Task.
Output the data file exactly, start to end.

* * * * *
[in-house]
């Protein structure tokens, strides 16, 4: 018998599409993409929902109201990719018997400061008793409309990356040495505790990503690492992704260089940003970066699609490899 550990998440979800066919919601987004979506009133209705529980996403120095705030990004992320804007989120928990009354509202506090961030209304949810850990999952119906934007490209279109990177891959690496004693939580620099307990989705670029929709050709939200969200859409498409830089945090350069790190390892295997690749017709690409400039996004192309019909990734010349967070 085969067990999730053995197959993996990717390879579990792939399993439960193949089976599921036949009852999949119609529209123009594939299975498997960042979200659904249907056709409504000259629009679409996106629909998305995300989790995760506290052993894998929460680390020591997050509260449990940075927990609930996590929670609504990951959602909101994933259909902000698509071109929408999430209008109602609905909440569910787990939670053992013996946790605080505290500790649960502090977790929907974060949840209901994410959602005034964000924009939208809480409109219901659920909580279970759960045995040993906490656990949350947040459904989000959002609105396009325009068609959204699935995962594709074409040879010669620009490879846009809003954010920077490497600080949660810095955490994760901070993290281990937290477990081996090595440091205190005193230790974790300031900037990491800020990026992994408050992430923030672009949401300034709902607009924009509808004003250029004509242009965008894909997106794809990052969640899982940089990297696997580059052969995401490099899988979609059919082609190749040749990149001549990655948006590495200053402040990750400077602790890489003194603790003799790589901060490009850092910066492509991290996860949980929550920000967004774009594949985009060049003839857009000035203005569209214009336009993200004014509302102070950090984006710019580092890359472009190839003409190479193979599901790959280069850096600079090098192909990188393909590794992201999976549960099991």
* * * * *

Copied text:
[in-house]
């Protein structure tokens, strides 16, 4: 018998599409993409929902109201990719018997400061008793409309990356040495505790990503690492992704260089940003970066699609490899 550990998440979800066919919601987004979506009133209705529980996403120095705030990004992320804007989120928990009354509202506090961030209304949810850990999952119906934007490209279109990177891959690496004693939580620099307990989705670029929709050709939200969200859409498409830089945090350069790190390892295997690749017709690409400039996004192309019909990734010349967070 085969067990999730053995197959993996990717390879579990792939399993439960193949089976599921036949009852999949119609529209123009594939299975498997960042979200659904249907056709409504000259629009679409996106629909998305995300989790995760506290052993894998929460680390020591997050509260449990940075927990609930996590929670609504990951959602909101994933259909902000698509071109929408999430209008109602609905909440569910787990939670053992013996946790605080505290500790649960502090977790929907974060949840209901994410959602005034964000924009939208809480409109219901659920909580279970759960045995040993906490656990949350947040459904989000959002609105396009325009068609959204699935995962594709074409040879010669620009490879846009809003954010920077490497600080949660810095955490994760901070993290281990937290477990081996090595440091205190005193230790974790300031900037990491800020990026992994408050992430923030672009949401300034709902607009924009509808004003250029004509242009965008894909997106794809990052969640899982940089990297696997580059052969995401490099899988979609059919082609190749040749990149001549990655948006590495200053402040990750400077602790890489003194603790003799790589901060490009850092910066492509991290996860949980929550920000967004774009594949985009060049003839857009000035203005569209214009336009993200004014509302102070950090984006710019580092890359472009190839003409190479193979599901790959280069850096600079090098192909990188393909590794992201999976549960099991």